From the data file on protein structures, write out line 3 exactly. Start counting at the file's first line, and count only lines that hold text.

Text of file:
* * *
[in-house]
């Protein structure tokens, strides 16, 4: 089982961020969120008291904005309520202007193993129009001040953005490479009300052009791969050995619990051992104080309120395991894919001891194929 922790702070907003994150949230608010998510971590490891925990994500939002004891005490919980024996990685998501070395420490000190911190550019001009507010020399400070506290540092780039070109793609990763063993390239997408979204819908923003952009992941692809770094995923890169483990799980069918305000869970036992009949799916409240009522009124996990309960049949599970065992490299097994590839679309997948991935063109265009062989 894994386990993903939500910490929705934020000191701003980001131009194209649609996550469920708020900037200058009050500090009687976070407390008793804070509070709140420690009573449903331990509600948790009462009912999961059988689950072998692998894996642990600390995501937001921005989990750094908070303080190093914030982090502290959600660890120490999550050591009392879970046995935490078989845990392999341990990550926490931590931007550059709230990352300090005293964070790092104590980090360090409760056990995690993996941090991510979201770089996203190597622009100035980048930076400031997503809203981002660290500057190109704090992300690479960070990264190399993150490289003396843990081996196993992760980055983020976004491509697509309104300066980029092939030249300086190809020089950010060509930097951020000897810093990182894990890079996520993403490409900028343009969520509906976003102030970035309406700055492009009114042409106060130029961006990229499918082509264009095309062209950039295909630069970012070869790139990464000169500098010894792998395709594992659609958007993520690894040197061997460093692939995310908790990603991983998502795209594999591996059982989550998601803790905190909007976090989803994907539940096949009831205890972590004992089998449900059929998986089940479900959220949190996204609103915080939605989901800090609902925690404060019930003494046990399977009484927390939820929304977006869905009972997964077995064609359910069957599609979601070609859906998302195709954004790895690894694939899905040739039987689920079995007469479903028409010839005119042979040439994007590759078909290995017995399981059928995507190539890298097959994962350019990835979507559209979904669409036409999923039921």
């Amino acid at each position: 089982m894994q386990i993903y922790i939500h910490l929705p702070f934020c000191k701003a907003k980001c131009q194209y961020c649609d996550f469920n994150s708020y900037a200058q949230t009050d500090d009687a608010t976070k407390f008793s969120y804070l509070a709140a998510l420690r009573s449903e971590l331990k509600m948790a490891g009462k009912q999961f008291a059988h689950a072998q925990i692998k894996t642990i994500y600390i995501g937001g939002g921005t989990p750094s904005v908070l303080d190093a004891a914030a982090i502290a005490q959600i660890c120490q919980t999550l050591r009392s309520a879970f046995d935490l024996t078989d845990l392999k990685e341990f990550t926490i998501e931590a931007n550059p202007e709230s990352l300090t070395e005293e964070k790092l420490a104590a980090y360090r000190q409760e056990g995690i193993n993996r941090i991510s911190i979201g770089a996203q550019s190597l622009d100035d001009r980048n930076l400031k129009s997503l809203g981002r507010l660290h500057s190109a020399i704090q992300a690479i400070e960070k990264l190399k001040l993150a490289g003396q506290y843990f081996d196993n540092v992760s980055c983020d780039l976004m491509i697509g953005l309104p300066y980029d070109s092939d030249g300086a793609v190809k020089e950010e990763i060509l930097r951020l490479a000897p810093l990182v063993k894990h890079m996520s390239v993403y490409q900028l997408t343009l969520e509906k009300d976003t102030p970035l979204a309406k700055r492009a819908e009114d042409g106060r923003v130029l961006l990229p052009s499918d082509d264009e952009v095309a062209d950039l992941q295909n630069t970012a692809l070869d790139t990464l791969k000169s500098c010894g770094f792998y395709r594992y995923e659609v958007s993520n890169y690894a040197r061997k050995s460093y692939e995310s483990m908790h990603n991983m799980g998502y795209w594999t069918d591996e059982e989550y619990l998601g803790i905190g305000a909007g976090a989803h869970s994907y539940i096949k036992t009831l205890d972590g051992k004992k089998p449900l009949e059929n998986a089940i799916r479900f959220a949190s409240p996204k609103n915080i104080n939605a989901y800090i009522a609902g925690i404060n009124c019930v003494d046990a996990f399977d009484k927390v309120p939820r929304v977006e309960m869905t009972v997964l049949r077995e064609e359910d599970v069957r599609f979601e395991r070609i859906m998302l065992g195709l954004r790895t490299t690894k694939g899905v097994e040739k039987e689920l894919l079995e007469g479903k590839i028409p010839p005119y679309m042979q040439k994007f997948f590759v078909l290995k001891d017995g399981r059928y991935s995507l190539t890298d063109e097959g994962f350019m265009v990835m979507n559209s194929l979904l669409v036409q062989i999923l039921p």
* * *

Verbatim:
């Amino acid at each position: 089982m894994q386990i993903y922790i939500h910490l929705p702070f934020c000191k701003a907003k980001c131009q194209y961020c649609d996550f469920n994150s708020y900037a200058q949230t009050d500090d009687a608010t976070k407390f008793s969120y804070l509070a709140a998510l420690r009573s449903e971590l331990k509600m948790a490891g009462k009912q999961f008291a059988h689950a072998q925990i692998k894996t642990i994500y600390i995501g937001g939002g921005t989990p750094s904005v908070l303080d190093a004891a914030a982090i502290a005490q959600i660890c120490q919980t999550l050591r009392s309520a879970f046995d935490l024996t078989d845990l392999k990685e341990f990550t926490i998501e931590a931007n550059p202007e709230s990352l300090t070395e005293e964070k790092l420490a104590a980090y360090r000190q409760e056990g995690i193993n993996r941090i991510s911190i979201g770089a996203q550019s190597l622009d100035d001009r980048n930076l400031k129009s997503l809203g981002r507010l660290h500057s190109a020399i704090q992300a690479i400070e960070k990264l190399k001040l993150a490289g003396q506290y843990f081996d196993n540092v992760s980055c983020d780039l976004m491509i697509g953005l309104p300066y980029d070109s092939d030249g300086a793609v190809k020089e950010e990763i060509l930097r951020l490479a000897p810093l990182v063993k894990h890079m996520s390239v993403y490409q900028l997408t343009l969520e509906k009300d976003t102030p970035l979204a309406k700055r492009a819908e009114d042409g106060r923003v130029l961006l990229p052009s499918d082509d264009e952009v095309a062209d950039l992941q295909n630069t970012a692809l070869d790139t990464l791969k000169s500098c010894g770094f792998y395709r594992y995923e659609v958007s993520n890169y690894a040197r061997k050995s460093y692939e995310s483990m908790h990603n991983m799980g998502y795209w594999t069918d591996e059982e989550y619990l998601g803790i905190g305000a909007g976090a989803h869970s994907y539940i096949k036992t009831l205890d972590g051992k004992k089998p449900l009949e059929n998986a089940i799916r479900f959220a949190s409240p996204k609103n915080i104080n939605a989901y800090i009522a609902g925690i404060n009124c019930v003494d046990a996990f399977d009484k927390v309120p939820r929304v977006e309960m869905t009972v997964l049949r077995e064609e359910d599970v069957r599609f979601e395991r070609i859906m998302l065992g195709l954004r790895t490299t690894k694939g899905v097994e040739k039987e689920l894919l079995e007469g479903k590839i028409p010839p005119y679309m042979q040439k994007f997948f590759v078909l290995k001891d017995g399981r059928y991935s995507l190539t890298d063109e097959g994962f350019m265009v990835m979507n559209s194929l979904l669409v036409q062989i999923l039921p």